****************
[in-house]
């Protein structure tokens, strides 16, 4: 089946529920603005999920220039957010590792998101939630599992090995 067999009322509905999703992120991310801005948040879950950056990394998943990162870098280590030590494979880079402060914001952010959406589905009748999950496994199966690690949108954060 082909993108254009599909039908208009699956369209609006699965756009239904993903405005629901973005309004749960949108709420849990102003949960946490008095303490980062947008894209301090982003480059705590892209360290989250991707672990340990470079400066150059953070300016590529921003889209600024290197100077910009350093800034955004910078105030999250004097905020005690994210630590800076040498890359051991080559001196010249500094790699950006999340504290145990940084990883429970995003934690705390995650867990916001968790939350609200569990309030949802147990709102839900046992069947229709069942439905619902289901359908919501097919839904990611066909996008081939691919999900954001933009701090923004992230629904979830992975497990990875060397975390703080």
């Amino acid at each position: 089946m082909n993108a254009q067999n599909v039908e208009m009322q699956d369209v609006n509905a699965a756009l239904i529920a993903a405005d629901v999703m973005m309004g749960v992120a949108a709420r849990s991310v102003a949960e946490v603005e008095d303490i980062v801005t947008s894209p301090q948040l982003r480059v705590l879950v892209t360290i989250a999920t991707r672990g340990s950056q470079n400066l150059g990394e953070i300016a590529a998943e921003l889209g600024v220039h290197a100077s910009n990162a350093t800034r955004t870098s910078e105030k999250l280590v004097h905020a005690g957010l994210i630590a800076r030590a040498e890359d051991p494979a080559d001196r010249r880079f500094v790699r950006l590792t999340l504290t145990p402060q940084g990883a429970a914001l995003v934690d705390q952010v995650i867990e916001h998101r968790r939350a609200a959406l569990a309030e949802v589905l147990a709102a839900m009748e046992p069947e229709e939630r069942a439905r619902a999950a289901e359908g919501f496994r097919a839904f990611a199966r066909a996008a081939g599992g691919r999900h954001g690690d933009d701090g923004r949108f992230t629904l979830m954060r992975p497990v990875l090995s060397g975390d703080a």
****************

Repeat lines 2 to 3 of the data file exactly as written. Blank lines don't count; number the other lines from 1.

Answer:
């Protein structure tokens, strides 16, 4: 089946529920603005999920220039957010590792998101939630599992090995 067999009322509905999703992120991310801005948040879950950056990394998943990162870098280590030590494979880079402060914001952010959406589905009748999950496994199966690690949108954060 082909993108254009599909039908208009699956369209609006699965756009239904993903405005629901973005309004749960949108709420849990102003949960946490008095303490980062947008894209301090982003480059705590892209360290989250991707672990340990470079400066150059953070300016590529921003889209600024290197100077910009350093800034955004910078105030999250004097905020005690994210630590800076040498890359051991080559001196010249500094790699950006999340504290145990940084990883429970995003934690705390995650867990916001968790939350609200569990309030949802147990709102839900046992069947229709069942439905619902289901359908919501097919839904990611066909996008081939691919999900954001933009701090923004992230629904979830992975497990990875060397975390703080």
């Amino acid at each position: 089946m082909n993108a254009q067999n599909v039908e208009m009322q699956d369209v609006n509905a699965a756009l239904i529920a993903a405005d629901v999703m973005m309004g749960v992120a949108a709420r849990s991310v102003a949960e946490v603005e008095d303490i980062v801005t947008s894209p301090q948040l982003r480059v705590l879950v892209t360290i989250a999920t991707r672990g340990s950056q470079n400066l150059g990394e953070i300016a590529a998943e921003l889209g600024v220039h290197a100077s910009n990162a350093t800034r955004t870098s910078e105030k999250l280590v004097h905020a005690g957010l994210i630590a800076r030590a040498e890359d051991p494979a080559d001196r010249r880079f500094v790699r950006l590792t999340l504290t145990p402060q940084g990883a429970a914001l995003v934690d705390q952010v995650i867990e916001h998101r968790r939350a609200a959406l569990a309030e949802v589905l147990a709102a839900m009748e046992p069947e229709e939630r069942a439905r619902a999950a289901e359908g919501f496994r097919a839904f990611a199966r066909a996008a081939g599992g691919r999900h954001g690690d933009d701090g923004r949108f992230t629904l979830m954060r992975p497990v990875l090995s060397g975390d703080a």